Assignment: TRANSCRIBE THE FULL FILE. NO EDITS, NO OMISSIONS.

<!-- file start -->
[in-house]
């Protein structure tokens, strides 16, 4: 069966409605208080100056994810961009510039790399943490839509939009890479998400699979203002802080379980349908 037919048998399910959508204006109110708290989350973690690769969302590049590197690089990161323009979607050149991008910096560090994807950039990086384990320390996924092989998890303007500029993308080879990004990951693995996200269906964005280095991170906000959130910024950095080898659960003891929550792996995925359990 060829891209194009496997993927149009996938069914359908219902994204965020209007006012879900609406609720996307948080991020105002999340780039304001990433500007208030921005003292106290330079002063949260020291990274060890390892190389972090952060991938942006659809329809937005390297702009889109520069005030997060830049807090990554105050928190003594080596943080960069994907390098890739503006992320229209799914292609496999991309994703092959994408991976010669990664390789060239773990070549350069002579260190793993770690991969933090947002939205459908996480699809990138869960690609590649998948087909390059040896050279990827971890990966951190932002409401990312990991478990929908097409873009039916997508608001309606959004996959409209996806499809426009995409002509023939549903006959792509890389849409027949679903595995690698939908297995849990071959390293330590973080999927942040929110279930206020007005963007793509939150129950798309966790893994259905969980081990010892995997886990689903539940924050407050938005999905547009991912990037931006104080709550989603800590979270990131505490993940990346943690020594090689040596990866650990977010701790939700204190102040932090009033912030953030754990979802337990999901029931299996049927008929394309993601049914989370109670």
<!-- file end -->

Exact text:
[in-house]
């Protein structure tokens, strides 16, 4: 069966409605208080100056994810961009510039790399943490839509939009890479998400699979203002802080379980349908 037919048998399910959508204006109110708290989350973690690769969302590049590197690089990161323009979607050149991008910096560090994807950039990086384990320390996924092989998890303007500029993308080879990004990951693995996200269906964005280095991170906000959130910024950095080898659960003891929550792996995925359990 060829891209194009496997993927149009996938069914359908219902994204965020209007006012879900609406609720996307948080991020105002999340780039304001990433500007208030921005003292106290330079002063949260020291990274060890390892190389972090952060991938942006659809329809937005390297702009889109520069005030997060830049807090990554105050928190003594080596943080960069994907390098890739503006992320229209799914292609496999991309994703092959994408991976010669990664390789060239773990070549350069002579260190793993770690991969933090947002939205459908996480699809990138869960690609590649998948087909390059040896050279990827971890990966951190932002409401990312990991478990929908097409873009039916997508608001309606959004996959409209996806499809426009995409002509023939549903006959792509890389849409027949679903595995690698939908297995849990071959390293330590973080999927942040929110279930206020007005963007793509939150129950798309966790893994259905969980081990010892995997886990689903539940924050407050938005999905547009991912990037931006104080709550989603800590979270990131505490993940990346943690020594090689040596990866650990977010701790939700204190102040932090009033912030953030754990979802337990999901029931299996049927008929394309993601049914989370109670």